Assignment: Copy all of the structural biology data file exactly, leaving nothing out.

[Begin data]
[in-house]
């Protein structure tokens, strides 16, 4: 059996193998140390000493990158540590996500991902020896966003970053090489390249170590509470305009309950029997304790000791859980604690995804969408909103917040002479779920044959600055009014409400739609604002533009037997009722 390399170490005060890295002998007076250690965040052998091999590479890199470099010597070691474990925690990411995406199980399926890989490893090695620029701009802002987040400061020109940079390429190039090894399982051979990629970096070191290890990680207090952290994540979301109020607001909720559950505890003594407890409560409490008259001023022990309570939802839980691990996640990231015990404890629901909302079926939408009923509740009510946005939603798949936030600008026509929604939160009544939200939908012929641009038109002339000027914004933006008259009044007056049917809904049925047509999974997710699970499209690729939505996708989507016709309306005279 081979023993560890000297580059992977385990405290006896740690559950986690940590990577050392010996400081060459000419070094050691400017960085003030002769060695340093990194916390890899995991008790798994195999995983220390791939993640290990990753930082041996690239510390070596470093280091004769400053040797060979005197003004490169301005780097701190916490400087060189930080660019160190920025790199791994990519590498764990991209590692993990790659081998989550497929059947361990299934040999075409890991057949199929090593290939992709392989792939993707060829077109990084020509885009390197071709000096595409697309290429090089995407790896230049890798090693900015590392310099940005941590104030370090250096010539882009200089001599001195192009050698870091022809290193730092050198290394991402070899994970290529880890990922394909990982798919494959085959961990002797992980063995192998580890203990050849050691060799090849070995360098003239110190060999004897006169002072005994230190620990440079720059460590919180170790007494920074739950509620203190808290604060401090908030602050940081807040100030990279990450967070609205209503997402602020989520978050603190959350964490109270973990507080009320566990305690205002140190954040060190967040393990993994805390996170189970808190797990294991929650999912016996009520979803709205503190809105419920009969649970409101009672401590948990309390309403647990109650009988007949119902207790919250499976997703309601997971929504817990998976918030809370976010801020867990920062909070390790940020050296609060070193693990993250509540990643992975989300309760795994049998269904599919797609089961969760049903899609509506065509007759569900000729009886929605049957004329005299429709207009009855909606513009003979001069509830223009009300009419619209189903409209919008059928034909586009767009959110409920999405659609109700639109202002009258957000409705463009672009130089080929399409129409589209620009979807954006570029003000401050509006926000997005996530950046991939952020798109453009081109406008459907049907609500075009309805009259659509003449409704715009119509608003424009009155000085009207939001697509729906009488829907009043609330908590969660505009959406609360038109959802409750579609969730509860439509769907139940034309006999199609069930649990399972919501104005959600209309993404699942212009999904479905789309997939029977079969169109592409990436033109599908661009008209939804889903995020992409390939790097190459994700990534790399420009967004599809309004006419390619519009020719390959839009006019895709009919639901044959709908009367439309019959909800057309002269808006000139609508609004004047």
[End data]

[in-house]
């Protein structure tokens, strides 16, 4: 059996193998140390000493990158540590996500991902020896966003970053090489390249170590509470305009309950029997304790000791859980604690995804969408909103917040002479779920044959600055009014409400739609604002533009037997009722 390399170490005060890295002998007076250690965040052998091999590479890199470099010597070691474990925690990411995406199980399926890989490893090695620029701009802002987040400061020109940079390429190039090894399982051979990629970096070191290890990680207090952290994540979301109020607001909720559950505890003594407890409560409490008259001023022990309570939802839980691990996640990231015990404890629901909302079926939408009923509740009510946005939603798949936030600008026509929604939160009544939200939908012929641009038109002339000027914004933006008259009044007056049917809904049925047509999974997710699970499209690729939505996708989507016709309306005279 081979023993560890000297580059992977385990405290006896740690559950986690940590990577050392010996400081060459000419070094050691400017960085003030002769060695340093990194916390890899995991008790798994195999995983220390791939993640290990990753930082041996690239510390070596470093280091004769400053040797060979005197003004490169301005780097701190916490400087060189930080660019160190920025790199791994990519590498764990991209590692993990790659081998989550497929059947361990299934040999075409890991057949199929090593290939992709392989792939993707060829077109990084020509885009390197071709000096595409697309290429090089995407790896230049890798090693900015590392310099940005941590104030370090250096010539882009200089001599001195192009050698870091022809290193730092050198290394991402070899994970290529880890990922394909990982798919494959085959961990002797992980063995192998580890203990050849050691060799090849070995360098003239110190060999004897006169002072005994230190620990440079720059460590919180170790007494920074739950509620203190808290604060401090908030602050940081807040100030990279990450967070609205209503997402602020989520978050603190959350964490109270973990507080009320566990305690205002140190954040060190967040393990993994805390996170189970808190797990294991929650999912016996009520979803709205503190809105419920009969649970409101009672401590948990309390309403647990109650009988007949119902207790919250499976997703309601997971929504817990998976918030809370976010801020867990920062909070390790940020050296609060070193693990993250509540990643992975989300309760795994049998269904599919797609089961969760049903899609509506065509007759569900000729009886929605049957004329005299429709207009009855909606513009003979001069509830223009009300009419619209189903409209919008059928034909586009767009959110409920999405659609109700639109202002009258957000409705463009672009130089080929399409129409589209620009979807954006570029003000401050509006926000997005996530950046991939952020798109453009081109406008459907049907609500075009309805009259659509003449409704715009119509608003424009009155000085009207939001697509729906009488829907009043609330908590969660505009959406609360038109959802409750579609969730509860439509769907139940034309006999199609069930649990399972919501104005959600209309993404699942212009999904479905789309997939029977079969169109592409990436033109599908661009008209939804889903995020992409390939790097190459994700990534790399420009967004599809309004006419390619519009020719390959839009006019895709009919639901044959709908009367439309019959909800057309002269808006000139609508609004004047």